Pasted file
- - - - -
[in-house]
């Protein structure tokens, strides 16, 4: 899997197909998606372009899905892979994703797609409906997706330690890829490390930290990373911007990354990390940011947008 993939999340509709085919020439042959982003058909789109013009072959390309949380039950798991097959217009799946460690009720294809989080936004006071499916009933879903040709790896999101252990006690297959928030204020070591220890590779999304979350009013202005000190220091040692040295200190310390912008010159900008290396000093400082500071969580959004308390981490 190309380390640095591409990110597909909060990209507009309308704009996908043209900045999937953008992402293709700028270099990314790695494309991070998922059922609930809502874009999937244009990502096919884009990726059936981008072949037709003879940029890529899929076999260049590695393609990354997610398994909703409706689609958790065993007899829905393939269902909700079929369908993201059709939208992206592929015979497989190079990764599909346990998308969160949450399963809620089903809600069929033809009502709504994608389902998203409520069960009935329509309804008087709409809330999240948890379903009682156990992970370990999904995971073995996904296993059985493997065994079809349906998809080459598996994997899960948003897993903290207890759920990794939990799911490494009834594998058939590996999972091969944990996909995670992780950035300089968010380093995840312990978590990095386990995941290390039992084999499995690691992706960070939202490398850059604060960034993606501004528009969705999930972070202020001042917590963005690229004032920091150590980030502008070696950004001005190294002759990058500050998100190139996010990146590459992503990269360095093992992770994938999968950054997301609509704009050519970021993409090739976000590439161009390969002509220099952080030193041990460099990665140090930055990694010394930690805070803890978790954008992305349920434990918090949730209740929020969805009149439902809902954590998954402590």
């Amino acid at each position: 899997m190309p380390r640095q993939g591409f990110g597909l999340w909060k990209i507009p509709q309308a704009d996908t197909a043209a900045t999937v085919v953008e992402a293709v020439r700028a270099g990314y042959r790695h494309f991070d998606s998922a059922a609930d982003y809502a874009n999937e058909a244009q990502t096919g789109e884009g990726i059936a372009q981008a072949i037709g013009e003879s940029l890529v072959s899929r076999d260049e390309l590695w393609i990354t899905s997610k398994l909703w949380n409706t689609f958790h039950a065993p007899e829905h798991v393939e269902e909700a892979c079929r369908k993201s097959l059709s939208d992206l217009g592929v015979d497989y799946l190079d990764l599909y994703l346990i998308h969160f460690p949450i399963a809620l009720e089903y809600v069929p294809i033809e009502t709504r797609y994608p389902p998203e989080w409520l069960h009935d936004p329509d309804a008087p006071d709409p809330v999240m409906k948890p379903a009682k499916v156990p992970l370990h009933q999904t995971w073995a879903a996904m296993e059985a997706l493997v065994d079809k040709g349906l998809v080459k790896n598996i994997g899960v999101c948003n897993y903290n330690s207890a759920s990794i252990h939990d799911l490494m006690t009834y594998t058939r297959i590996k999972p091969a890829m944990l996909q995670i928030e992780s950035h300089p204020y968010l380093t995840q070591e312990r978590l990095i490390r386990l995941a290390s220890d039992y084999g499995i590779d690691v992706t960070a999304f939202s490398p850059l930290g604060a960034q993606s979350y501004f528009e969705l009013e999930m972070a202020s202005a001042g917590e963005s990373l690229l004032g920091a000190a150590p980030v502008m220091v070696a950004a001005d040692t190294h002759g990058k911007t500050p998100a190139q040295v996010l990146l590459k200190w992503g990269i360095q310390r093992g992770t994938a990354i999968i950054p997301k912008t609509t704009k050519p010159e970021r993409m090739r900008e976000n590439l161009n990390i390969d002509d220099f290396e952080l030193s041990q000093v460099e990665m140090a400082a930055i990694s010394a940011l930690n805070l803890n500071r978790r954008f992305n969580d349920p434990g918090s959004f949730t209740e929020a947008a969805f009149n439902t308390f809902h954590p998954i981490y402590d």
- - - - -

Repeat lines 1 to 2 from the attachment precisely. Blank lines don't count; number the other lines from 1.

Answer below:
[in-house]
């Protein structure tokens, strides 16, 4: 899997197909998606372009899905892979994703797609409906997706330690890829490390930290990373911007990354990390940011947008 993939999340509709085919020439042959982003058909789109013009072959390309949380039950798991097959217009799946460690009720294809989080936004006071499916009933879903040709790896999101252990006690297959928030204020070591220890590779999304979350009013202005000190220091040692040295200190310390912008010159900008290396000093400082500071969580959004308390981490 190309380390640095591409990110597909909060990209507009309308704009996908043209900045999937953008992402293709700028270099990314790695494309991070998922059922609930809502874009999937244009990502096919884009990726059936981008072949037709003879940029890529899929076999260049590695393609990354997610398994909703409706689609958790065993007899829905393939269902909700079929369908993201059709939208992206592929015979497989190079990764599909346990998308969160949450399963809620089903809600069929033809009502709504994608389902998203409520069960009935329509309804008087709409809330999240948890379903009682156990992970370990999904995971073995996904296993059985493997065994079809349906998809080459598996994997899960948003897993903290207890759920990794939990799911490494009834594998058939590996999972091969944990996909995670992780950035300089968010380093995840312990978590990095386990995941290390039992084999499995690691992706960070939202490398850059604060960034993606501004528009969705999930972070202020001042917590963005690229004032920091150590980030502008070696950004001005190294002759990058500050998100190139996010990146590459992503990269360095093992992770994938999968950054997301609509704009050519970021993409090739976000590439161009390969002509220099952080030193041990460099990665140090930055990694010394930690805070803890978790954008992305349920434990918090949730209740929020969805009149439902809902954590998954402590």